Fans of Book 1 will enjoy hopping around time and space with Elara and her friends again.

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PROJECT TERRA BITES BACK

From the Project Terra series , Vol. 2

Aspiring terraformer Elara Vaughn is back after summer break.

But the Seven Systems School of Terraforming Sciences and Arts has been closed—news that didn’t make it to her remote planet. Now she’s in a new school that’s situated on a spaceship, and it’s got a decidedly military cast. Worse, her nemesis from last year, Suue Damo’n, is Elara’s new roommate, and neither girl is thrilled. Elara knows something is really wrong when she receives a chrono-hopper from time-traveling agent Groob, who helped her and her friends defeat their evil headmistress in series opener Planet Terra: Crash Course (2017). Elara’s friends, Beezle, Sabik, and Knot, want her to forget what happened last school year and focus on her studies, but that’s not going to stop her from investigating the Watchman, a new councilman in the Seven Stars System who, impossibly, has another chrono-hopper. Slowly she comes to believe that everyone around her has been brainwashed—can she successfully pretend to be brainwashed too as she seeks to restore order? The plot’s pacing is unbalanced, with a slow, exposition-heavy first half and an action-heavy second half. Still, dark-skinned Elara and her extremely diverse friends—the student body is made up of a dizzying array of ETs—are appealing, as is Walker’s far-future, outer-space world. Zoo’s grayscale illustrations set up each chapter.

Fans of Book 1 will enjoy hopping around time and space with Elara and her friends again. (Science fiction. 8-12)

Pub Date: June 5, 2018

ISBN: 978-0-515-15794-9

Page Count: 240

Publisher: Penguin Workshop

Review Posted Online: May 14, 2018

Kirkus Reviews Issue: June 1, 2018

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A deceptively simple, tender tale in which respect, resilience, and hope triumph.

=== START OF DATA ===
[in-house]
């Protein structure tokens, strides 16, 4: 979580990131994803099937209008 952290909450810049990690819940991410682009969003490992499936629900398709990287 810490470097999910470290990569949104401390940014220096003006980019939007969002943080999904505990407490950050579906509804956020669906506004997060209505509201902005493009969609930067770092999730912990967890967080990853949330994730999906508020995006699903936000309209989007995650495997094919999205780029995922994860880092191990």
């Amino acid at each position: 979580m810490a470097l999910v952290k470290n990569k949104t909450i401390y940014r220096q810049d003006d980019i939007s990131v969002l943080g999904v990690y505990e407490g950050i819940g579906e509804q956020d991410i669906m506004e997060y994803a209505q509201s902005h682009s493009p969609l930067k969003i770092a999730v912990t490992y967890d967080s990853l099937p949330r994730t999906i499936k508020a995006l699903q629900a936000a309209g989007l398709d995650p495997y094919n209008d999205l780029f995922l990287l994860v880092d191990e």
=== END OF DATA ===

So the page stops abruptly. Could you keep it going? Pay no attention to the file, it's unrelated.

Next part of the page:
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WISHTREE

Generations of human and animal families grow and change, seen from the point of view of the red oak Wishing Tree that shelters them all.

Most trees are introverts at heart. So says Red, who is over 200 years old and should know. Not to mention that they have complicated relationships with humans. But this tree also has perspective on its animal friends and people who live within its purview—not just witnessing, but ultimately telling the tales of young people coming to this country alone or with family. An Irish woman named Maeve is the first, and a young 10-year-old Muslim girl named Samar is the most recent. Red becomes the repository for generations of wishes; this includes both observing Samar’s longing wish and sporting the hurtful word that another young person carves into their bark as a protest to Samar’s family’s presence. (Red is monoecious, they explain, with both male and female flowers.) Newbery medalist Applegate succeeds at interweaving an immigrant story with an animated natural world and having it all make sense. As Red observes, animals compete for resources just as humans do, and nature is not always pretty or fair or kind. This swiftly moving yet contemplative read is great for early middle grade, reluctant or tentative readers, or precocious younger students.

A deceptively simple, tender tale in which respect, resilience, and hope triumph. (Fantasy. 8-12)

Pub Date: Sept. 26, 2017

ISBN: 978-1-250-04322-1

Page Count: 224

Publisher: Feiwel & Friends

Review Posted Online: Aug. 2, 2017

Kirkus Reviews Issue: Aug. 15, 2017

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However the compelling fitness of theme and event and the apt but unexpected imagery (the opening sentences compare the...

TUCK EVERLASTING

At a time when death has become an acceptable, even voguish subject in children's fiction, Natalie Babbitt comes through with a stylistic gem about living forever. 

Protected Winnie, the ten-year-old heroine, is not immortal, but when she comes upon young Jesse Tuck drinking from a secret spring in her parents' woods, she finds herself involved with a family who, having innocently drunk the same water some 87 years earlier, haven't aged a moment since. Though the mood is delicate, there is no lack of action, with the Tucks (previously suspected of witchcraft) now pursued for kidnapping Winnie; Mae Tuck, the middle aged mother, striking and killing a stranger who is onto their secret and would sell the water; and Winnie taking Mae's place in prison so that the Tucks can get away before she is hanged from the neck until....? Though Babbitt makes the family a sad one, most of their reasons for discontent are circumstantial and there isn't a great deal of wisdom to be gleaned from their fate or Winnie's decision not to share it. 

However the compelling fitness of theme and event and the apt but unexpected imagery (the opening sentences compare the first week in August when this takes place to "the highest seat of a Ferris wheel when it pauses in its turning") help to justify the extravagant early assertion that had the secret about to be revealed been known at the time of the action, the very earth "would have trembled on its axis like a beetle on a pin." (Fantasy. 9-11)

Pub Date: Nov. 1, 1975

ISBN: 0312369816

Page Count: 164

Publisher: Farrar, Straus and Giroux

Review Posted Online: April 13, 2012

Kirkus Reviews Issue: Nov. 1, 1975

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